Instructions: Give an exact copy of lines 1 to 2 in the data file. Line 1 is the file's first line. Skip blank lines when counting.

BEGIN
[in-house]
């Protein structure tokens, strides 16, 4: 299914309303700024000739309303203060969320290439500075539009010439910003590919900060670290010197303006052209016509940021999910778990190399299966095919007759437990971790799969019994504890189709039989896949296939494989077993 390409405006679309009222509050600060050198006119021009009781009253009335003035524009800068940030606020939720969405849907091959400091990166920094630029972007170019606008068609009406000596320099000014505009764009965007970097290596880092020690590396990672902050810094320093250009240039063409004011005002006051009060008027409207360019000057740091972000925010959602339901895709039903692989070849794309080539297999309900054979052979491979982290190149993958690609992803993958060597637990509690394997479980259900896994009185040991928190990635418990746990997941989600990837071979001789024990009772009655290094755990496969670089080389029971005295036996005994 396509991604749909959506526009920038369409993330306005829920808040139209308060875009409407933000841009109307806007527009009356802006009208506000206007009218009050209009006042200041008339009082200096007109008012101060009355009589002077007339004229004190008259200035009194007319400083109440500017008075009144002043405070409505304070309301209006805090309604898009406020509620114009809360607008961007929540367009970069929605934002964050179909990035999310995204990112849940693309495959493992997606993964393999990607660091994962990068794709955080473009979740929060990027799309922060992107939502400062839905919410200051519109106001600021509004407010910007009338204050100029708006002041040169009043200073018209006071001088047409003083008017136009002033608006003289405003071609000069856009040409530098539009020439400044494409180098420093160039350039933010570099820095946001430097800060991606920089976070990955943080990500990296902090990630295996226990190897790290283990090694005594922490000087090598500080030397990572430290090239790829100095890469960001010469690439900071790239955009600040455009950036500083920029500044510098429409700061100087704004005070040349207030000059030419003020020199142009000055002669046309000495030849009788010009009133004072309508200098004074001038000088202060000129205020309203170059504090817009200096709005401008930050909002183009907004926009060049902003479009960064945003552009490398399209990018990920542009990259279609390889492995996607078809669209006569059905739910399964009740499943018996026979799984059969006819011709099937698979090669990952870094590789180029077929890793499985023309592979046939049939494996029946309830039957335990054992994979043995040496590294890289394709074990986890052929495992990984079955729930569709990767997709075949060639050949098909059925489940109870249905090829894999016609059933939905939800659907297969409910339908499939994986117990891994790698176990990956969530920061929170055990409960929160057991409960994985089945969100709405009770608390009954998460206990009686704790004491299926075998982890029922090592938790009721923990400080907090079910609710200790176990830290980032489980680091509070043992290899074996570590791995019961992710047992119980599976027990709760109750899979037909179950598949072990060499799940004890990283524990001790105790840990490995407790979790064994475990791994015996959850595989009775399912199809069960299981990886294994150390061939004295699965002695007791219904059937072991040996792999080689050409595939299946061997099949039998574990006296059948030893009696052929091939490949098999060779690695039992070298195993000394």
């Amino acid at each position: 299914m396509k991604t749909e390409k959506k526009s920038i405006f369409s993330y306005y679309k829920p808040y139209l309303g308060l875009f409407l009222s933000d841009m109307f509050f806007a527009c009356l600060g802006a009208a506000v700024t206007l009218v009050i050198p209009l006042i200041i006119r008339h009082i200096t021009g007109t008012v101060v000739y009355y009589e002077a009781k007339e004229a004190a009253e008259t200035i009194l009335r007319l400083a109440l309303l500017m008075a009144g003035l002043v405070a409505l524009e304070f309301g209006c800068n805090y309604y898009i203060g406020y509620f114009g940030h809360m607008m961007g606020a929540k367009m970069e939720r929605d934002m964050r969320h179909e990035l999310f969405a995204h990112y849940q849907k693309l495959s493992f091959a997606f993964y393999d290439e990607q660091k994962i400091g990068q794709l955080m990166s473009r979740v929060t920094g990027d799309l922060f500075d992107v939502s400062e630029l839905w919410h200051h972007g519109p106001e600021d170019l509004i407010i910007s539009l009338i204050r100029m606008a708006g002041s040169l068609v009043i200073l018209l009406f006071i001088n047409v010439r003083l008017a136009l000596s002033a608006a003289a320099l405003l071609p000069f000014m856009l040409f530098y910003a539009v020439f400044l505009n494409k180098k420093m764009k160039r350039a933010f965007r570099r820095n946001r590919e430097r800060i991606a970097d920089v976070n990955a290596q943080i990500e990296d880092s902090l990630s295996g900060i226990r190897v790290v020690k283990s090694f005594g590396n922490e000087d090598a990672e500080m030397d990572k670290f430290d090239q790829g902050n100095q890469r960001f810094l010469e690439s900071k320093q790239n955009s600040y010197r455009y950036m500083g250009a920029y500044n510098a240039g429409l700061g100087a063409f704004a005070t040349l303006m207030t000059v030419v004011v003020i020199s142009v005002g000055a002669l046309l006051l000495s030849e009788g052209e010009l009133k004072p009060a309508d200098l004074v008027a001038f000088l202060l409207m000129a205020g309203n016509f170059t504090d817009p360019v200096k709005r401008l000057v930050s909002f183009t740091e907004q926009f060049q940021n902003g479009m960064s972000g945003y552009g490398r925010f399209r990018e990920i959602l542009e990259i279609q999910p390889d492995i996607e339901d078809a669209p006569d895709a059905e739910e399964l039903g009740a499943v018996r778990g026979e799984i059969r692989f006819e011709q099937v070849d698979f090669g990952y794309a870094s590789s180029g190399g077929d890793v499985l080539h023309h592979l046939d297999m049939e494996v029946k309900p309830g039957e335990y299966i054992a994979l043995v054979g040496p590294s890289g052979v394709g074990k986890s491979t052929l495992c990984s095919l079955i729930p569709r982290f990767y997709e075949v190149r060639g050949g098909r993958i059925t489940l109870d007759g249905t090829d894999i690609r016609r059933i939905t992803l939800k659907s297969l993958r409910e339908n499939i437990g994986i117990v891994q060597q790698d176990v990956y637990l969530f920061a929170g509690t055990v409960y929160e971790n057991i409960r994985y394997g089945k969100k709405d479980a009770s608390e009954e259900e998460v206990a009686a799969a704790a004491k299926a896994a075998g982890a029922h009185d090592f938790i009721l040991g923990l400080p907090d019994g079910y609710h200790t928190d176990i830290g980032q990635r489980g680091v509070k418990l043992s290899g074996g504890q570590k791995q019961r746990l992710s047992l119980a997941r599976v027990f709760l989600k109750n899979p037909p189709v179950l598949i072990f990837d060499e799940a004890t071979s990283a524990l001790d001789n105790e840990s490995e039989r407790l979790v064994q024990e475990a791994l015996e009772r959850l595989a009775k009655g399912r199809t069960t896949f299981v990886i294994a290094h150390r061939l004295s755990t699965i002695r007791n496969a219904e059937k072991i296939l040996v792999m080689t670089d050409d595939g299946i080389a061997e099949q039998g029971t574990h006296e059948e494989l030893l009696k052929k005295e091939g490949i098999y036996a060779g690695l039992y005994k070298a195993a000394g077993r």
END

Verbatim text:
[in-house]
């Protein structure tokens, strides 16, 4: 299914309303700024000739309303203060969320290439500075539009010439910003590919900060670290010197303006052209016509940021999910778990190399299966095919007759437990971790799969019994504890189709039989896949296939494989077993 390409405006679309009222509050600060050198006119021009009781009253009335003035524009800068940030606020939720969405849907091959400091990166920094630029972007170019606008068609009406000596320099000014505009764009965007970097290596880092020690590396990672902050810094320093250009240039063409004011005002006051009060008027409207360019000057740091972000925010959602339901895709039903692989070849794309080539297999309900054979052979491979982290190149993958690609992803993958060597637990509690394997479980259900896994009185040991928190990635418990746990997941989600990837071979001789024990009772009655290094755990496969670089080389029971005295036996005994 396509991604749909959506526009920038369409993330306005829920808040139209308060875009409407933000841009109307806007527009009356802006009208506000206007009218009050209009006042200041008339009082200096007109008012101060009355009589002077007339004229004190008259200035009194007319400083109440500017008075009144002043405070409505304070309301209006805090309604898009406020509620114009809360607008961007929540367009970069929605934002964050179909990035999310995204990112849940693309495959493992997606993964393999990607660091994962990068794709955080473009979740929060990027799309922060992107939502400062839905919410200051519109106001600021509004407010910007009338204050100029708006002041040169009043200073018209006071001088047409003083008017136009002033608006003289405003071609000069856009040409530098539009020439400044494409180098420093160039350039933010570099820095946001430097800060991606920089976070990955943080990500990296902090990630295996226990190897790290283990090694005594922490000087090598500080030397990572430290090239790829100095890469960001010469690439900071790239955009600040455009950036500083920029500044510098429409700061100087704004005070040349207030000059030419003020020199142009000055002669046309000495030849009788010009009133004072309508200098004074001038000088202060000129205020309203170059504090817009200096709005401008930050909002183009907004926009060049902003479009960064945003552009490398399209990018990920542009990259279609390889492995996607078809669209006569059905739910399964009740499943018996026979799984059969006819011709099937698979090669990952870094590789180029077929890793499985023309592979046939049939494996029946309830039957335990054992994979043995040496590294890289394709074990986890052929495992990984079955729930569709990767997709075949060639050949098909059925489940109870249905090829894999016609059933939905939800659907297969409910339908499939994986117990891994790698176990990956969530920061929170055990409960929160057991409960994985089945969100709405009770608390009954998460206990009686704790004491299926075998982890029922090592938790009721923990400080907090079910609710200790176990830290980032489980680091509070043992290899074996570590791995019961992710047992119980599976027990709760109750899979037909179950598949072990060499799940004890990283524990001790105790840990490995407790979790064994475990791994015996959850595989009775399912199809069960299981990886294994150390061939004295699965002695007791219904059937072991040996792999080689050409595939299946061997099949039998574990006296059948030893009696052929091939490949098999060779690695039992070298195993000394």